Many of you have already seen this footage below, but I thought it would be interesting for WUWT readers to get a look at the cause behind it. Meteorologist Mike Smith, from WeatherData, sent an interesting picture and description of the incident vua email that I wanted to share. I’ve added some links and visuals also. – Anthony
Mike Smith writes: A “downburst” is a unique form of extreme winds unknown to meteorologists prior to 1977 when it was discovered by Drs. Ted Fujita and Horace Byers. While they can occur anywhere, the Dallas area has bitter experience with downbursts.
Delta Airlines’ flight 191 crashed in a downburst at DFW International Airport August 2, 1985, killing 135. In the quarter century since that horrible August day, meteorologists have made tremendous strides forecasting and warning of these small, but deadly, storms.
WeatherData Services, Inc., (an AccuWeather Company), applied that knowledge at 2:50pm May 2, 2009 when we issued a SkyGuard® warning of 65 mph winds for a client located in the Dallas suburb of Irving, TX. Based on radar, the winds struck between 3:10 and 3:15pm.
A post-storm survey by the National Weather Service determined winds were “nearly 70 mph.”
These winds collapsed the Dallas Cowboys’ practice facility where a “mini-camp” was in progress. According to NBC Sports, Cowboys’ owner Jerry Jones stated, “We did not get [a] good warning.” This may be because governmental sources did not issue a warning until 3:06pm, 16 minutes after WeatherData’s and just moments before the winds occurred.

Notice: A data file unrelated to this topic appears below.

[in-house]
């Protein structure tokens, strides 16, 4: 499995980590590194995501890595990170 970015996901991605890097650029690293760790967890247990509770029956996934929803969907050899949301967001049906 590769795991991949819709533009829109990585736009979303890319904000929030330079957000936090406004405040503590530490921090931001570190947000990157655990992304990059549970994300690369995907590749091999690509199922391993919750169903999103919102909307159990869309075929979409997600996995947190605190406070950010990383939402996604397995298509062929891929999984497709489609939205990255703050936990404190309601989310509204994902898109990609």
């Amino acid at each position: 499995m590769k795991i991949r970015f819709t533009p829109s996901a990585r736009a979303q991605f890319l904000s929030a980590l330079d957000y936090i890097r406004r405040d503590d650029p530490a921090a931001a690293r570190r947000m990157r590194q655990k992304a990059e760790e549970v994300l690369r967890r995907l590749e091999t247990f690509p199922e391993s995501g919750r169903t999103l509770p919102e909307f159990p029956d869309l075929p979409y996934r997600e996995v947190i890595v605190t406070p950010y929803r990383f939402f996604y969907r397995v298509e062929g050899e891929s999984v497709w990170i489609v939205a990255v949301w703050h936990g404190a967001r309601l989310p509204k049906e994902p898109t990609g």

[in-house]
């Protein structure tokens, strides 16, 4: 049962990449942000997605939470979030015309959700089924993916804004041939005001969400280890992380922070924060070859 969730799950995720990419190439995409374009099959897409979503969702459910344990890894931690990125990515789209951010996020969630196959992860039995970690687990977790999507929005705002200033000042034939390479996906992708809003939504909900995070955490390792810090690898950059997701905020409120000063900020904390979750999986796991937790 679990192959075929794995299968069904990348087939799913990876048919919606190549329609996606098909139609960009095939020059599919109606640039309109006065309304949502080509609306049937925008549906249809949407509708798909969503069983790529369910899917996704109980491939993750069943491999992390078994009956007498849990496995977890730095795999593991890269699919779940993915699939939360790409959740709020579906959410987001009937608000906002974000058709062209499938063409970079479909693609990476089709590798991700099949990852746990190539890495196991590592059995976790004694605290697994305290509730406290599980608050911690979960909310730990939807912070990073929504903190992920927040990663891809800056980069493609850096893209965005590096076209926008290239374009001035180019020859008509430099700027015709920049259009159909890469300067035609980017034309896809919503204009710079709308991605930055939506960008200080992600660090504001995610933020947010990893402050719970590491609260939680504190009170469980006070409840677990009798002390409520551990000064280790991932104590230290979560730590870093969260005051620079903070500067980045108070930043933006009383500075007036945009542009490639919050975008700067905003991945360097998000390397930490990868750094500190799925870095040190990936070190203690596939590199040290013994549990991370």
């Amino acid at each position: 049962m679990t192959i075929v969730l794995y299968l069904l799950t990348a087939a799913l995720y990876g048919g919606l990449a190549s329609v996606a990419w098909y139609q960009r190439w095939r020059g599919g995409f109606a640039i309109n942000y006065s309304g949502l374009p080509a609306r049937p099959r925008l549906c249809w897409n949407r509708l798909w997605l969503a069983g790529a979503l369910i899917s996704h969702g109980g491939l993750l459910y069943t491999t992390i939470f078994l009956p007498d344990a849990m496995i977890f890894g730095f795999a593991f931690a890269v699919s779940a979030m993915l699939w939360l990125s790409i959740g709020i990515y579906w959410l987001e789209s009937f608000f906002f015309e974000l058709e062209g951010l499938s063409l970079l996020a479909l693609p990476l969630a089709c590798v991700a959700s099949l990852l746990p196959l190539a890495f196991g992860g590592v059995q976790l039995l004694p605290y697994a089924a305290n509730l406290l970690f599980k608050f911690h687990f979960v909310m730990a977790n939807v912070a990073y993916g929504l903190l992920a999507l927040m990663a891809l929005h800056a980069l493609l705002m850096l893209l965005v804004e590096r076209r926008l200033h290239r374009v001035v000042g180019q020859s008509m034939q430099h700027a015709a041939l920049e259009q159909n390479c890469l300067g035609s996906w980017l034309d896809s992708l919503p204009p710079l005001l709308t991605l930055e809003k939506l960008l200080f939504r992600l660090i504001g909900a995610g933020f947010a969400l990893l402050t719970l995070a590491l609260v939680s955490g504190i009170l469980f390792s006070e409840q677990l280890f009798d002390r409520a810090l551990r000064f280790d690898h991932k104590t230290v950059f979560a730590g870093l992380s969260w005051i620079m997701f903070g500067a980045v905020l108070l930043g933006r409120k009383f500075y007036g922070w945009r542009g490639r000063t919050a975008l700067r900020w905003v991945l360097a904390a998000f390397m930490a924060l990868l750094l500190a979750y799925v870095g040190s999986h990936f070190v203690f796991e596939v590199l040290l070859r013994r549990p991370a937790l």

Here is some background info on downbursts:
A downburst is created by an area of significantly rain-cooled air that, after hitting ground level, spreads out in all directions producing strong winds. Unlike winds in a tornado, winds in a downburst are directed outwards from the point where it hits land or water. Dry downbursts are associated with thunderstorms with very little rain, while wet downbursts are created by thunderstorms with high amounts of rainfall. Microbursts and macrobursts are downbursts at very small and larger scales respectively. Another variety, the heat burst, is created by vertical currents on the backside of old outflow boundaries and squall lines where rainfall is lacking. Heat bursts generate significantly higher temperatures due to the lack of rain-cooled air in their formation. Downbursts create vertical wind shear or microburst which is dangerous to aviation.
A downburst is created by a column of sinking air that, after hitting ground level, spreads out in all directions and is capable of producing damaging straight-line winds of over 150 mph (240 km/h), often producing damage similar to, but distinguishable from, that caused by tornadoes. This is because the physical properties of a downburst are completely different from those of a tornado. Downburst damage will radiate from a central point as the descending column spreads out when impacting the surface, whereas tornado damage tends towards convergent damage consistent with rotating winds. To differentiate between tornado damage and damage from a downburst, the term straight-line winds is applied to damage from microbursts.
Downbursts are particularly strong downdrafts from thunderstorms. Downbursts in air that is precipitation free or contains virga are known as dry downbursts; those accompanied with precipitation are known as wet downbursts. Most downbursts are less than 2.5 miles (4 km) in extent: these are called microbursts. Downbursts larger than 2.5 miles (4 km) in extent are sometimes called macrobursts. Downbursts can occur over large areas. In the extreme case, a derecho can cover a huge area more than 200 miles (320 km) wide and over 1000 miles (1600 km) long, lasting up to 12 hours or more, and is associated with some of the most intense straight-line winds, but the generative process is somewhat different from that of most downbursts.
Here is why a downburst is so dangerous to aviation.